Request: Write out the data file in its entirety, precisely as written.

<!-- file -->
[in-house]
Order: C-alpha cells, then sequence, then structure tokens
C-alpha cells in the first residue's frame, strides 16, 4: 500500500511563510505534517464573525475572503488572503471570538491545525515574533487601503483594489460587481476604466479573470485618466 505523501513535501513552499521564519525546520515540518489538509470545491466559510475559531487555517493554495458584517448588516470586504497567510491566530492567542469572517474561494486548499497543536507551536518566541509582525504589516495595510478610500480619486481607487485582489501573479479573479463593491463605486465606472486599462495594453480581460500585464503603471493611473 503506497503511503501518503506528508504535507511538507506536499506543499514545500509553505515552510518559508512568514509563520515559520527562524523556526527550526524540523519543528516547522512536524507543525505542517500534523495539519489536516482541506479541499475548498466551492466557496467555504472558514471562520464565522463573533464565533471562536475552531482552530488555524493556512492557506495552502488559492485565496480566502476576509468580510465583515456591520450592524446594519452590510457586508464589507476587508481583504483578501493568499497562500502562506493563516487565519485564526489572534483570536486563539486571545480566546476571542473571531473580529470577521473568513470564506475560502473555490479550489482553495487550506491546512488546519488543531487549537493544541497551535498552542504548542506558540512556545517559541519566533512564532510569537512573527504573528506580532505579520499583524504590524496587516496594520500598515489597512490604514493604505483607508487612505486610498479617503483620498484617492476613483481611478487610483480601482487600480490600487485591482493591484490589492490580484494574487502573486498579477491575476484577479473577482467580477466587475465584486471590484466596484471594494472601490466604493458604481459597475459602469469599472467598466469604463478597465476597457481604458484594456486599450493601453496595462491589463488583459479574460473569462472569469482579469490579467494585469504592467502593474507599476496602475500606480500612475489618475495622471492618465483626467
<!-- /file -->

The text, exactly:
[in-house]
Order: C-alpha cells, then sequence, then structure tokens
C-alpha cells in the first residue's frame, strides 16, 4: 500500500511563510505534517464573525475572503488572503471570538491545525515574533487601503483594489460587481476604466479573470485618466 505523501513535501513552499521564519525546520515540518489538509470545491466559510475559531487555517493554495458584517448588516470586504497567510491566530492567542469572517474561494486548499497543536507551536518566541509582525504589516495595510478610500480619486481607487485582489501573479479573479463593491463605486465606472486599462495594453480581460500585464503603471493611473 503506497503511503501518503506528508504535507511538507506536499506543499514545500509553505515552510518559508512568514509563520515559520527562524523556526527550526524540523519543528516547522512536524507543525505542517500534523495539519489536516482541506479541499475548498466551492466557496467555504472558514471562520464565522463573533464565533471562536475552531482552530488555524493556512492557506495552502488559492485565496480566502476576509468580510465583515456591520450592524446594519452590510457586508464589507476587508481583504483578501493568499497562500502562506493563516487565519485564526489572534483570536486563539486571545480566546476571542473571531473580529470577521473568513470564506475560502473555490479550489482553495487550506491546512488546519488543531487549537493544541497551535498552542504548542506558540512556545517559541519566533512564532510569537512573527504573528506580532505579520499583524504590524496587516496594520500598515489597512490604514493604505483607508487612505486610498479617503483620498484617492476613483481611478487610483480601482487600480490600487485591482493591484490589492490580484494574487502573486498579477491575476484577479473577482467580477466587475465584486471590484466596484471594494472601490466604493458604481459597475459602469469599472467598466469604463478597465476597457481604458484594456486599450493601453496595462491589463488583459479574460473569462472569469482579469490579467494585469504592467502593474507599476496602475500606480500612475489618475495622471492618465483626467